conflict economy, the answers are embedded within the intricate knowledges of
everyday experience. These knowledges are not available in cinema, TV or
newspapers, as well as the burgeoning fiction and non-fiction on Kashmir –
increasingly written now by ex-intelligence or serving police officers.
When people read news
stories about an encounter, they make out that someone was bumped off after
arrest. When people hear police announcements that a mob burned the place of
Burhan’s encounter, they understand that that evidence was destroyed. When they
read that a policeman was killed after his car was thrown into a river, they
read a policeman lost control of his vehicle and the vehicle plunged into the
A system of rewards is
built into the encounter economy in Kashmir – a small part of the larger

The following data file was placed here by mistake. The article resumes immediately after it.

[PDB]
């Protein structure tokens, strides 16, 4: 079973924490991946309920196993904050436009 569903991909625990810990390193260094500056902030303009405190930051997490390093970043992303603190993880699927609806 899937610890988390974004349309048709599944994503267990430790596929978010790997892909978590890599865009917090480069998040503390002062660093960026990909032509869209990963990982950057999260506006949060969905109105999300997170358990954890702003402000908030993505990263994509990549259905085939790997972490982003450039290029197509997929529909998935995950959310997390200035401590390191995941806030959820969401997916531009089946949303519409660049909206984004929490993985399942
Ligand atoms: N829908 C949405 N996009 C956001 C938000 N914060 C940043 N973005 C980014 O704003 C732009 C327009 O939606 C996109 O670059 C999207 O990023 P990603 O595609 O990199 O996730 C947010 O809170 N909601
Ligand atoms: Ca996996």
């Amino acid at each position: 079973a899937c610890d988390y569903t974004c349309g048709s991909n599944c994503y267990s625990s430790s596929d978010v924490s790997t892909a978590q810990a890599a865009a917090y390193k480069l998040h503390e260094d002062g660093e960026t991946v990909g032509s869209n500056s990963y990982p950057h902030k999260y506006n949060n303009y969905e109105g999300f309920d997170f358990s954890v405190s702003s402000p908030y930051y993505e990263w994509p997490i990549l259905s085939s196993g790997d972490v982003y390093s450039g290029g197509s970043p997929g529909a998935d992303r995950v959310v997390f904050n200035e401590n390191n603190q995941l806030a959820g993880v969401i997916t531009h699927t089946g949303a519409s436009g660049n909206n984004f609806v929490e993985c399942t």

conflict economy which is built into the intersections of the formal and
informal across India’s conflict zones, where national interest merges with the
most unlikely anti-national interests. It may not be a surprise if there is
some merit in the rumour mills in Kashmir that someone from within Burhan’s own
organisation sold him to stop his meteoric rise. It is here that criticism must
not be directed against only the state police, army and numerous agencies of
which the state itself may not be sure. It applies equally to militants and
militancy in Kashmir too.
There is no dearth of
examples of assassinations or targeted civilian killings ascribed to organisation
like the one to which Burhan was linked. The civil war between secular